(Closed) Not paying for rehersal dinner??

posted 8 years ago in Etiquette
Post # 35
Member
68 posts
Worker bee

I think it is fine. I am not really looking at it as a rehearsal dinner. It seem more like a  group of people getting together to eat and v=be merry after some hard work. Whats wrong with that?

Post # 37
Member
2836 posts
Sugar bee
  • Wedding: November 2013

I totally feel ya- we are way over budget for our wedding way it is, and we are not heavy on tradition.  There are some things we had to spend money on that we didn’t plan to- that SIGNIFICANTLY added to our bill, but there was literally no way to avoid it.

We are currently figuring out what we are going to do.

If I were you, I would make up little invite that’s playful and fun- and just explains that after rehearsal, whoever wants to come to XXX after rehearsal, we’d love your company and we’re going dutch…..I’m sure there’s a better way to word that, but it can be done well.  The people who come will want to be there- and if people aren’t going to come because they aren’t getting a free meal- well then do you really want them there?

It’s just  rehearsal dinner.

We’ve contemplated not having one- we can use the venue the night before for a rehearsal, but I think everything is going to be pretty straighforward, we could likely draw up picture and talk with our group.  What I was more concerned about was- the rehearsal dinner the night before turning into a long social hour, and then friends staying up/out late and me being a wreck for our wedding lol-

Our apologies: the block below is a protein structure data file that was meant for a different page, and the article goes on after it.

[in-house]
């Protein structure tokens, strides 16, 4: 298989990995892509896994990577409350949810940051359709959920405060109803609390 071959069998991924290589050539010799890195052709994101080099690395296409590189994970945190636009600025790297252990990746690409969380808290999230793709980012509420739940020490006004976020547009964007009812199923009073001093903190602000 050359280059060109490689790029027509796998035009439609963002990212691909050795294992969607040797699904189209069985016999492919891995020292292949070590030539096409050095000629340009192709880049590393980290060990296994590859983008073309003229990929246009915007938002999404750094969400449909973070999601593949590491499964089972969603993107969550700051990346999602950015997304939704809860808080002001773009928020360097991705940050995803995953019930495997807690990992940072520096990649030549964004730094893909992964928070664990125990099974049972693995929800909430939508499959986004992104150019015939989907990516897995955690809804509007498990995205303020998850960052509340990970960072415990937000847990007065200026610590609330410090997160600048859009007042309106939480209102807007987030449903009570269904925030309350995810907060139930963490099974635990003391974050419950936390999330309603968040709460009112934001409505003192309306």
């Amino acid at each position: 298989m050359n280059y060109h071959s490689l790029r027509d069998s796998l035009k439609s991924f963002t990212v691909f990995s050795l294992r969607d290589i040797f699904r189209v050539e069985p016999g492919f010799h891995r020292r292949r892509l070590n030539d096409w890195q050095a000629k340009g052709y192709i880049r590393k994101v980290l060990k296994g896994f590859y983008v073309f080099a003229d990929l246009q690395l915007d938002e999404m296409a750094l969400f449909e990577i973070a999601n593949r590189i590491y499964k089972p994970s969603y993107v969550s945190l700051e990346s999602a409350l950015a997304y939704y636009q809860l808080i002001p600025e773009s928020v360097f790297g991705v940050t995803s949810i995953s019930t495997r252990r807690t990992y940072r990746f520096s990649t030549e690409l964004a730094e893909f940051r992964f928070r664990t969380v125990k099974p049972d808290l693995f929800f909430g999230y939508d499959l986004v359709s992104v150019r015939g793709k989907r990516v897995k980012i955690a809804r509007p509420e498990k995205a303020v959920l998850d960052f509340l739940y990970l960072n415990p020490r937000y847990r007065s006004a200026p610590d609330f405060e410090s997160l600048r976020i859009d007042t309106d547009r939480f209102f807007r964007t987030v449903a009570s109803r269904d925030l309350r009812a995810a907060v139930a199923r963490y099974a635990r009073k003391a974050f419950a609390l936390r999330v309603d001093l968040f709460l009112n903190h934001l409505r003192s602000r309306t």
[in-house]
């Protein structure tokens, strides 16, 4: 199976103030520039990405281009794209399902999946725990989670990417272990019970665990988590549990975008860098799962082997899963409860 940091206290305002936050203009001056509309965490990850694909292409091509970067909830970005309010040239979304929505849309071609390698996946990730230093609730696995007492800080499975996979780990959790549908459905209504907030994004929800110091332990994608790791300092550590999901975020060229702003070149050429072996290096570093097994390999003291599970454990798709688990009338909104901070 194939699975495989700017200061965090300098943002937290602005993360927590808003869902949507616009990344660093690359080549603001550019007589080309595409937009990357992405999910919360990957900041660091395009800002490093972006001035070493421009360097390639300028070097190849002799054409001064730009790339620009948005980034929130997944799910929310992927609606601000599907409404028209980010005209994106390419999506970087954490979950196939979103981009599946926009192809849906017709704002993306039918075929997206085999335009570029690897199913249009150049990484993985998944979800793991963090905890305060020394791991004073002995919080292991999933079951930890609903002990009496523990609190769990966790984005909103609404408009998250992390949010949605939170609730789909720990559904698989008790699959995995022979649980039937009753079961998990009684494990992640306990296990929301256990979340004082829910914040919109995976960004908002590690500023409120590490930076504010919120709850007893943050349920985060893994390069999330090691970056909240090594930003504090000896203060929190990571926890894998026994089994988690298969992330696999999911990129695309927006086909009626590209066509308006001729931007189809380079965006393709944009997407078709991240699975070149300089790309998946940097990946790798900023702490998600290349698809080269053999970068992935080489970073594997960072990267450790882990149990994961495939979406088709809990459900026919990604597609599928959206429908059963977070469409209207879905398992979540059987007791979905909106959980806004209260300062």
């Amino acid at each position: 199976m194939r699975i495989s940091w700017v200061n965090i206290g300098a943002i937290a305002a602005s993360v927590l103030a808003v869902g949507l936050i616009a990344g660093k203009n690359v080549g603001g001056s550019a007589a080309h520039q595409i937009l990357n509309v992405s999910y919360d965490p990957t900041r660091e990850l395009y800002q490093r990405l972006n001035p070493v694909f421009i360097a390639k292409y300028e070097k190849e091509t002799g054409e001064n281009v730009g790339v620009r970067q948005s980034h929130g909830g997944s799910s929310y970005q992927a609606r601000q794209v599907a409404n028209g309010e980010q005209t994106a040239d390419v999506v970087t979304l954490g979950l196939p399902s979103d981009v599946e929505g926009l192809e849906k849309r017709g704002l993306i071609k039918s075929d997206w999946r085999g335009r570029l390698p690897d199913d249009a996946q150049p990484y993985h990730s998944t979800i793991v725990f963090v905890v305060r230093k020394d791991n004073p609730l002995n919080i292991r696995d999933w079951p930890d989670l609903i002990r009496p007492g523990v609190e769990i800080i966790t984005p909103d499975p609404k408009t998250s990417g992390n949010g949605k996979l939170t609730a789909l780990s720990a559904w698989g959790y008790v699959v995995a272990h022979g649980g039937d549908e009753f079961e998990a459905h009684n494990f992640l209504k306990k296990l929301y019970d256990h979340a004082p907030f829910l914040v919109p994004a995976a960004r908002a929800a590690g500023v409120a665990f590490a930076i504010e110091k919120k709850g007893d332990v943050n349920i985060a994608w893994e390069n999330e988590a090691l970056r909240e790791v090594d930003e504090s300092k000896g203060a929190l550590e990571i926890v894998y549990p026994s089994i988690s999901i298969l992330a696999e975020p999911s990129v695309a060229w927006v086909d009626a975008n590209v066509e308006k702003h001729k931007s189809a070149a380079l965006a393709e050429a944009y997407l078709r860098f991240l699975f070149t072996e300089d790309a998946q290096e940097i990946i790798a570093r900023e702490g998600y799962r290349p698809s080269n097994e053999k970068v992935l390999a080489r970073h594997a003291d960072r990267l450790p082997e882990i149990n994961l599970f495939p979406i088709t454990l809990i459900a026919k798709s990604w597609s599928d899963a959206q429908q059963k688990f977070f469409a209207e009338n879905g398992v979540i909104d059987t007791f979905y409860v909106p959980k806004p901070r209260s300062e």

Post # 38
Member
727 posts
Busy bee
  • Wedding: June 2013

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@MeadowsBee:  I don’t know if this is something you’d consider, but we had a BBQ.  I just got some burgers, hot dogs, and the fixings.  My bridesmaids all offered to bring salads, fruit and veggie trays.  It was super low key, we had it while we were decorating the barn.  You sound like you guys are cool with casual stuff.  It didn’t cost too much either seeing as it was semi-potluck.  Everyone there said they were happy with something low key that didn’t require them to dress up again, haha.

Rehearsal dinners where I’m from aren’t really a thing though, it’s more just to feed everyone who helps to decorate or set up.

Post # 39
Member
634 posts
Busy bee
  • Wedding: October 2013

@MeadowsBee:  Personally I would find it rude to attend a rehearsal dinner only to be expected to pay my own meal.  My Fiance and I are paying for our own wedding and while we don’t have much money, we wouldn’t imagine asking our guests to pay for their dinner.  Pick a place that’s affordable.

Post # 40
Member
286 posts
Helper bee
  • Wedding: October 2014

View original reply
@MeadowsBee:  Hmm…can’t you just take people out to somewhere cheap or have a BBQ or something? Sorry but it is rude to ask people to pay for their own food at the rehersal dinner. I understand if you can’t afford it, but surely there are other more budget friendly options than just dumping the check on your guests? 

Also, if it is a dinner following a rehersal then it is a rehersal dinner. Calling it something different is not going to change that. 

Post # 41
Member
445 posts
Helper bee
  • Wedding: September 2013